The increased use of generative AI threatens security, governance, and data quality. However, a good strategy can mitigate these risks by carefully implementing and adopting generative AI use policies. Policies should clearly define how people within the organization should use AI, including ethical uses, boundaries and limitations, and regulatory standards.

Generative AI use developed within analytics platforms within trusted platforms can provide extra security. It can also help ensure the data used for AI models is high quality, translating into accurate and reliable generative outputs.

Most importantly, an analytics strategy should plan for continually monitoring and updating these systems and policies. They must include flexibility to adapt to the evolving landscape of data privacy laws and cybersecurity threats.

Analytics Strategies for Revenue Optimization

You can enable and empower your team to maximize revenue by streamlining workflows and improving cost management. Below are strategies and use cases to get started:

Automation: The potential cost of overlooking insights can be significant. By embracing automation, teams can harness the full potential of their data. Reporting can be automated to save time and resources, improve accuracy, facilitate better collaboration, and deliver actionable insights. See how automation helps the Office of Finance through its biggest challenges and empowers teams to deliver insights at every department in the Digital Transformation Playbook.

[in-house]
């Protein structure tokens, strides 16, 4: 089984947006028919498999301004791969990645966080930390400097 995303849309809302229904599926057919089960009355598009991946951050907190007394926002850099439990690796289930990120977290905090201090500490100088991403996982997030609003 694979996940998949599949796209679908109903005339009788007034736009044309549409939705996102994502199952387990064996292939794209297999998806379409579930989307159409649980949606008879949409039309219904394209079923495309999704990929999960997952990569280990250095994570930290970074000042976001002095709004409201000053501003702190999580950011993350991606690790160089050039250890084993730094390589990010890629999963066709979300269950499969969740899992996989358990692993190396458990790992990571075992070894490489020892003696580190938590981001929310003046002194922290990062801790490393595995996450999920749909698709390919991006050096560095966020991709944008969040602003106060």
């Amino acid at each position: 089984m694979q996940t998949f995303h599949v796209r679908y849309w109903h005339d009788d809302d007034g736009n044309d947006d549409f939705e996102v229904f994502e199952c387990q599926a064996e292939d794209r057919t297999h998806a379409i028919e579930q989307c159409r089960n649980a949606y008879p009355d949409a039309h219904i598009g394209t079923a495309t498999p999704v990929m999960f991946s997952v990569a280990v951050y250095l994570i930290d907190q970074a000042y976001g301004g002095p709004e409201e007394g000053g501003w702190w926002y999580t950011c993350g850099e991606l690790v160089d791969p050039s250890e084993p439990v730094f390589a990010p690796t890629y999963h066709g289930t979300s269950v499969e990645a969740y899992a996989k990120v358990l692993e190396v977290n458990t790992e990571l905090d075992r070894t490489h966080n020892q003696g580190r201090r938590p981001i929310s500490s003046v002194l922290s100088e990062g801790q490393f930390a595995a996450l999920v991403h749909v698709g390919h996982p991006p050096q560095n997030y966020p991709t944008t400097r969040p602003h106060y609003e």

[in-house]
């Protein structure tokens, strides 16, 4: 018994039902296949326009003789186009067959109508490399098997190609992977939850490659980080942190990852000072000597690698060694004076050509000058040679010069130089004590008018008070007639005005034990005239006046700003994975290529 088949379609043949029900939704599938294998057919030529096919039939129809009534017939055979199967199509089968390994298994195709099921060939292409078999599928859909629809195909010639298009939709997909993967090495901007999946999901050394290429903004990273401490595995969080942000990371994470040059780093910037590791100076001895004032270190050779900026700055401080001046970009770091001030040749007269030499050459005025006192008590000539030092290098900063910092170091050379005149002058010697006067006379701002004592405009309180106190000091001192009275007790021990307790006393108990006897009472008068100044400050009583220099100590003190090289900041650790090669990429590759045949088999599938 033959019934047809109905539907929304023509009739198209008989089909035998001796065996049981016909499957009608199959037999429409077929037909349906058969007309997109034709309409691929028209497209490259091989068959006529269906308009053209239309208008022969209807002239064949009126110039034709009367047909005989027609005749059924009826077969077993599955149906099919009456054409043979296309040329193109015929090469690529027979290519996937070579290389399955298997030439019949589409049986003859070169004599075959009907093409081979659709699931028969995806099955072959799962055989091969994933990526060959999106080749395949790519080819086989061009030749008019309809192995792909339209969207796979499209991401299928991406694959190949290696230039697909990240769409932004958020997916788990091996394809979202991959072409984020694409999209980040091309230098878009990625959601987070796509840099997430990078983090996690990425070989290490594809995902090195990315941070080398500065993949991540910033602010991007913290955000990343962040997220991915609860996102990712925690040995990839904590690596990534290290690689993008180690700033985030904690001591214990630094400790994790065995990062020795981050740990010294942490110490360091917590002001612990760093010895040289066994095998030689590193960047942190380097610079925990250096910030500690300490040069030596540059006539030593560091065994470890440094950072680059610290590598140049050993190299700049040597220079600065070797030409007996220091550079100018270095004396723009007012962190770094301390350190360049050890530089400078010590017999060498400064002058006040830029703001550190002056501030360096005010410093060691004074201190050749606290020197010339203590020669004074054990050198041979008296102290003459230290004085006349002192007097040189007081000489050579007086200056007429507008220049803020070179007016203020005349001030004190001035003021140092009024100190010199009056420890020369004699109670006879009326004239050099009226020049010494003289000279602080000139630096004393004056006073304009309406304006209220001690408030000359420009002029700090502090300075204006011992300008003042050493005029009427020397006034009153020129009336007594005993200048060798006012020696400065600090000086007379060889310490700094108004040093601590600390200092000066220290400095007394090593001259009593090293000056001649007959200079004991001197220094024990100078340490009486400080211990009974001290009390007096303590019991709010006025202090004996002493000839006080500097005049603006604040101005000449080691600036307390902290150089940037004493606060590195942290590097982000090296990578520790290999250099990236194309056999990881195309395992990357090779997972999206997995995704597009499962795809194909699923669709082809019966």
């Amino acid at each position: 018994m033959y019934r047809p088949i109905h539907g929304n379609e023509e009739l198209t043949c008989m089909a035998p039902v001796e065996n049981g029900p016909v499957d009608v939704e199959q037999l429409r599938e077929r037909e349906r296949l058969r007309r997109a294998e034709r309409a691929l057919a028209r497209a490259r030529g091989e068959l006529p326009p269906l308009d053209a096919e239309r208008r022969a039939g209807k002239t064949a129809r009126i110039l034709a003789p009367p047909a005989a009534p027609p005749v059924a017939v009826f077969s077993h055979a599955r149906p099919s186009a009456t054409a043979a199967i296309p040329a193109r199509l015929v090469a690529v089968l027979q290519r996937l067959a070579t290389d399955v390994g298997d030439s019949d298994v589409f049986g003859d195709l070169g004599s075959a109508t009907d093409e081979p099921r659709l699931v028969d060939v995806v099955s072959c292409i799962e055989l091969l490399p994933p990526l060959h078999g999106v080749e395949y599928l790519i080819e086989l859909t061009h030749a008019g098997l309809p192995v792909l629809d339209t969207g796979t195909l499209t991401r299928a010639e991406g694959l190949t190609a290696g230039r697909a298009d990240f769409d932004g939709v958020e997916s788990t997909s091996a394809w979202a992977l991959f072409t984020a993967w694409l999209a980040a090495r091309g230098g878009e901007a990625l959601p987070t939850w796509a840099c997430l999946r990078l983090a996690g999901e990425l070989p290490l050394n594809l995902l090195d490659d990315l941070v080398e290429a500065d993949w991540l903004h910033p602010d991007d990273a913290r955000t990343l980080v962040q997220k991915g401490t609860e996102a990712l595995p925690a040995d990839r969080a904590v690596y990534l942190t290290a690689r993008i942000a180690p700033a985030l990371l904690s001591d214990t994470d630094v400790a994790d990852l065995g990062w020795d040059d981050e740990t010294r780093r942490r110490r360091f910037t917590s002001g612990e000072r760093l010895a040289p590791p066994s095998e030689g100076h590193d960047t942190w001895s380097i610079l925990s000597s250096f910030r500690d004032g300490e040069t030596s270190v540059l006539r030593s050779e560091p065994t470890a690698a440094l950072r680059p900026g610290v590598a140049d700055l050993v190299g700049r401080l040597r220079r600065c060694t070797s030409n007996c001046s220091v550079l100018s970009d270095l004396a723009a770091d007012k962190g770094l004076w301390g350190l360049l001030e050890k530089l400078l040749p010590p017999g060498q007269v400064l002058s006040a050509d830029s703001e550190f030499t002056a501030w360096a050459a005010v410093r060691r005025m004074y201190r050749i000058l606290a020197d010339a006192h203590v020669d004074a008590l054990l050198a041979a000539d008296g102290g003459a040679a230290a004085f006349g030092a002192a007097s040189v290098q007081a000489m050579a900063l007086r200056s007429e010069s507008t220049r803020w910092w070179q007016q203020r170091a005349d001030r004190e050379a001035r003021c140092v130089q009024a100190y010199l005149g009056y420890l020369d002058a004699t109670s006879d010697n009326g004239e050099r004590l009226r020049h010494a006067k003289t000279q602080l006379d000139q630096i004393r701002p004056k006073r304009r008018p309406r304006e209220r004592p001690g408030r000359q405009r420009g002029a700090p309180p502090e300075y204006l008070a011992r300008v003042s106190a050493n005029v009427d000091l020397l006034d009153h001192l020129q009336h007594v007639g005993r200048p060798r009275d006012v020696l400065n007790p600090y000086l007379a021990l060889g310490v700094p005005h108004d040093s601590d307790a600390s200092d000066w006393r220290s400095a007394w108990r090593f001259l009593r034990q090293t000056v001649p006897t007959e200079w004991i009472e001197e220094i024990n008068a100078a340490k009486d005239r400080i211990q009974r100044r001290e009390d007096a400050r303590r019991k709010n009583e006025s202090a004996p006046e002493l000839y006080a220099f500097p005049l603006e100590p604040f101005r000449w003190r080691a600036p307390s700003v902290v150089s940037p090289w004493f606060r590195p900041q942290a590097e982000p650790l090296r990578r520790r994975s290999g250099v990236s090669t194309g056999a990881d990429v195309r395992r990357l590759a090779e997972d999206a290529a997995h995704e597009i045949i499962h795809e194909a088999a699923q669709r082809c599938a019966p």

Price elasticity: Analytics can be leveraged to measure how much consumers respond to changes in pricing and the elasticity of demand for their products or services. This enables strategy teams to further analyze price elasticity for strategic decision-making and to determine optimal pricing strategies that consider consumer preferences while maximizing revenue.

Root cause analysis: Root cause analysis is a process used to determine the underlying causes of issues to enhance performance or quality. It can shed light on the reasons behind fluctuations in data, allowing teams to better understand performance compared to previous periods.

Demand forecasting: Demand forecasting is used to predict consumer demand for a product or service. It is critical to estimating sales, planning inventory, and ensuring customer satisfaction. By leveraging historical data and analyzing forecasts, your teams can make informed decisions.

Get Started Today

A solid analytics strategy can help an organization see ROI from its current analytic investments — and have contribute to bottom-line revenue impact. The right strategy requires an approach that focuses on everyone’s analytical needs. Adopting the right technology that makes analytics accessible for everyone can improve your analytics maturity and deliver business value on key goals.

To learn more, check out this resource on how enterprises are using technology to make decisions and explore the Alteryx product tour.